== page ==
The 2012 Magazine Manufacturing and Production Technology Survey
Investment remains flat as publishers defer decisions on digital content tech.
For many years, Folio: and Readex Research have conducted a survey of magazine production professionals—noting their preferences and tendencies on the subject of creating a finished product. This year’s survey contained a few new questions, mainly about technologies for producing digital content, as well as some new measurements of user satisfaction.
As the magazine industry struggles with technological and financial chaos, it is important to hold the proclamations of industry pundits (including this writer) at arm’s length, and look for data supporting actual change. This decade may become the beginning of a mobile publishing era, but print is still the dominant medium, and the tools for creating non-print content are very much in their infancy. Technology developers still have a long way to go in creating tools for tablet and smartphone content that rival those of print production.
It should be noted that the total number of respondents in 2012 was smaller than in previous years—169 compared to 224 the previous year. Of those respondents, 25 were excluded as being from organizations that did not publish magazines, leaving a total of 144. However, we believe that meaningful trends can be discerned from the data. The total is still a respectable 14.4 percent of the original 1,000 member sample, with a margin of error of ±7.7 percent at the 95 percent confidence level. Many of the respondents’ defining characteristics—such as the percentage of consumer versus business-to-business publishers or combined revenue figures—are consistent with previous years. So long as truly minor shifts or differences (i.e., those within the margin of error) are ignored, there is plenty of significant data to discuss.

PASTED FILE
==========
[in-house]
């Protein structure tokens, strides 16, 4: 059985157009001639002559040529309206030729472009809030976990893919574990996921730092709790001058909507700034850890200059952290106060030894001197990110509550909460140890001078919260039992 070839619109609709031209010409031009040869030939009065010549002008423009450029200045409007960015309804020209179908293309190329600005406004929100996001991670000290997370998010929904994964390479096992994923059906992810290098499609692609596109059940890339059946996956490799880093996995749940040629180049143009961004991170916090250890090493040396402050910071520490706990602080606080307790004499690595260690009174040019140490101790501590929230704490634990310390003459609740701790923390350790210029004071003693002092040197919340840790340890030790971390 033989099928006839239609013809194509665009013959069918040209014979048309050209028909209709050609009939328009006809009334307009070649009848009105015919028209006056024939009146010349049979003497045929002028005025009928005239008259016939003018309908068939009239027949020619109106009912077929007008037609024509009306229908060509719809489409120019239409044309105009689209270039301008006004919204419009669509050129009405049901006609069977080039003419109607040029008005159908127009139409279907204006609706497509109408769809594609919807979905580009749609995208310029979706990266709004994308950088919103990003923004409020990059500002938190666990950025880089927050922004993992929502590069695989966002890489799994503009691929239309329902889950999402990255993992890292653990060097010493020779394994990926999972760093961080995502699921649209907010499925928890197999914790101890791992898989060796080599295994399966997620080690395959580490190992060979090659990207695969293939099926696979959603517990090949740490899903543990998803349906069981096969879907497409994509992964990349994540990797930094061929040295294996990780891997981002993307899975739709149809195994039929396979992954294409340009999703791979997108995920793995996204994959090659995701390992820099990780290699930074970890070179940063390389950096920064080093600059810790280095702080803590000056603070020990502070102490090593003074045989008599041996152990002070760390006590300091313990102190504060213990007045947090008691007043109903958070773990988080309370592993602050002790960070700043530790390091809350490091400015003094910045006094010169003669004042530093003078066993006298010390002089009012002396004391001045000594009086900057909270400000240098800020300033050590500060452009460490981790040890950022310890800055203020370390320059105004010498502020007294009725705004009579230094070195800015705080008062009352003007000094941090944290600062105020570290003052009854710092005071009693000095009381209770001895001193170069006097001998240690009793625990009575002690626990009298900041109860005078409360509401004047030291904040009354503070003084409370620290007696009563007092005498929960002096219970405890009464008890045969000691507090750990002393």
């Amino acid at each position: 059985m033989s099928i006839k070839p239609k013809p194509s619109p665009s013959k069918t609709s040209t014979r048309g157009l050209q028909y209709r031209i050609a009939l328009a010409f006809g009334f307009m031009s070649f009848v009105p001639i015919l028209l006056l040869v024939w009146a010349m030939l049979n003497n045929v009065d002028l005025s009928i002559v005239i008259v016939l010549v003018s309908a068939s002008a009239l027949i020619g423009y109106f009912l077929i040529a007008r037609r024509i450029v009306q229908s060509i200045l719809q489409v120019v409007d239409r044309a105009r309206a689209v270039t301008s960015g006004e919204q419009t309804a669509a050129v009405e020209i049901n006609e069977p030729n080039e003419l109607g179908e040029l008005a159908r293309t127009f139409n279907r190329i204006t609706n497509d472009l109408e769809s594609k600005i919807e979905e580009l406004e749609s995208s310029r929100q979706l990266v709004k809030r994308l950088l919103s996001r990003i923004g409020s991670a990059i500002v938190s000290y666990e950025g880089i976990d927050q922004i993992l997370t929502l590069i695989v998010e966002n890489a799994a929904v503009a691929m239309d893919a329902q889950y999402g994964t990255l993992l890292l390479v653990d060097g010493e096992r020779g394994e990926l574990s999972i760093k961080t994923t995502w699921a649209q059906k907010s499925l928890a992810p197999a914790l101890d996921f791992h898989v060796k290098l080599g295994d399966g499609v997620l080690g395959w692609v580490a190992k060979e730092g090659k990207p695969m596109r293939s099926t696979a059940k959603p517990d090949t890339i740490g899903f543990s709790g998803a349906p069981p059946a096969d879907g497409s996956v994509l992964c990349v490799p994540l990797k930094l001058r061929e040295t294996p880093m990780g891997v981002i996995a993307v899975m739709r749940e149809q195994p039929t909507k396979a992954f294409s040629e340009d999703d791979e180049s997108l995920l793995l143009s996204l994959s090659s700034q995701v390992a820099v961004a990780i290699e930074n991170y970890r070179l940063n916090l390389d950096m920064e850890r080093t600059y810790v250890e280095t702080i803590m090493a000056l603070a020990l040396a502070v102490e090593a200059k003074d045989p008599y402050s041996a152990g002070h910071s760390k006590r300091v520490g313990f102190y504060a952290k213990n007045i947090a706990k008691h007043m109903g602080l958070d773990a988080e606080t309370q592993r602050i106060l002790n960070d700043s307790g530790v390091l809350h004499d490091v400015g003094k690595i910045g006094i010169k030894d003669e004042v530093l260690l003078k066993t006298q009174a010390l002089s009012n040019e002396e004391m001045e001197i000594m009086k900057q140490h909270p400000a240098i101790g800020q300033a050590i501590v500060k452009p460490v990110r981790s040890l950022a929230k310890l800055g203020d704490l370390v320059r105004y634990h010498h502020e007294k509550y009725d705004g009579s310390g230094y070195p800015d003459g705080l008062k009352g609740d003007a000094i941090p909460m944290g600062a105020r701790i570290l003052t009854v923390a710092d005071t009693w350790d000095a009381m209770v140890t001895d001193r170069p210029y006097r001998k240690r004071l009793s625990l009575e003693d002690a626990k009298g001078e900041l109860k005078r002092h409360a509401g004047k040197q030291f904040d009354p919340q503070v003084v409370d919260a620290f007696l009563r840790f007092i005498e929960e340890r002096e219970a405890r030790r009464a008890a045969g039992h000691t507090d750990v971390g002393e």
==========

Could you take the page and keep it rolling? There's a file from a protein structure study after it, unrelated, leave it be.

Over 36 percent of all respondents indicated that their organization publishes b-to-b magazines, while almost 34 percent indicated that their organization publishes special interest or mass market consumer magazines. Multiple responses, including association/journal/newsletter (27 percent) and city/regional (10 percent) were allowed, so the total was greater than 100 percent.
Of the 144 respondents who publish magazines, slightly fewer than 19 percent reported over $10 million in combined revenue for their respective organizations. The largest segment, about 36 percent, reported between $1 million and $9.9 million, while fewer than 26 percent reported less than $1 million (Figure 1).
Only about 42 percent of all respondents reported that their paid magazine subscriptions were delivered entirely in print, while over 24 percent reported that between 75 percent and 99 percent were so delivered. The mean percentage for print delivery was 78 percent for b-to-b print content and 88 percent for consumer print, compared with 14 percent for paid Web content of either type (Figure 2).
Mean percentages do not tell the whole story. Slightly more than 22 percent of all respondents reported some level of paid Web content delivery—between 1 percent and 24 percent, to be exact—which was offset by the 46 percent who reported none. A similar issue existed with tablet apps, with almost 15 percent reporting between 1 percent and 24 percent of paid subscriptions from that format, offset by the 64 percent who reported none. The data support the notion that digital delivery has a revenue potential which has yet to be fully realized.
The respondents carried out a wide array of job responsibilities—often filling more than one role. Of the 436 total work area responses, production was the most often cited, at almost 23 percent. Art/design and various digital media tasks were next, at 20 percent and 19 percent, respectively (Figure 3).
About 65 percent of respondents reported their organization has a publication designer/art director that also does production work. This number has been fairly consistent over the years. It is also somewhat higher for b-to-b (66 percent) than it is for consumer magazines (55 percent).
Regardless of how the respondents described their work responsibilities, the proportion of in-house resources devoted solely to print was substantial, at about 69 percent. Close to 23 percent reported in-house resource allocation to a combination of print and app production, while app-only work garnered only 4 percent (Figure 4).
In future surveys, we will dig deeper into job responsibilities and resource allocation as it pertains to production realities. With many of the tablet app-creation tools requiring the resource equivalent of an entirely new publication—at least at launch—it will become increasingly critical to know how such resources are best used, and how production systems can relieve the overload.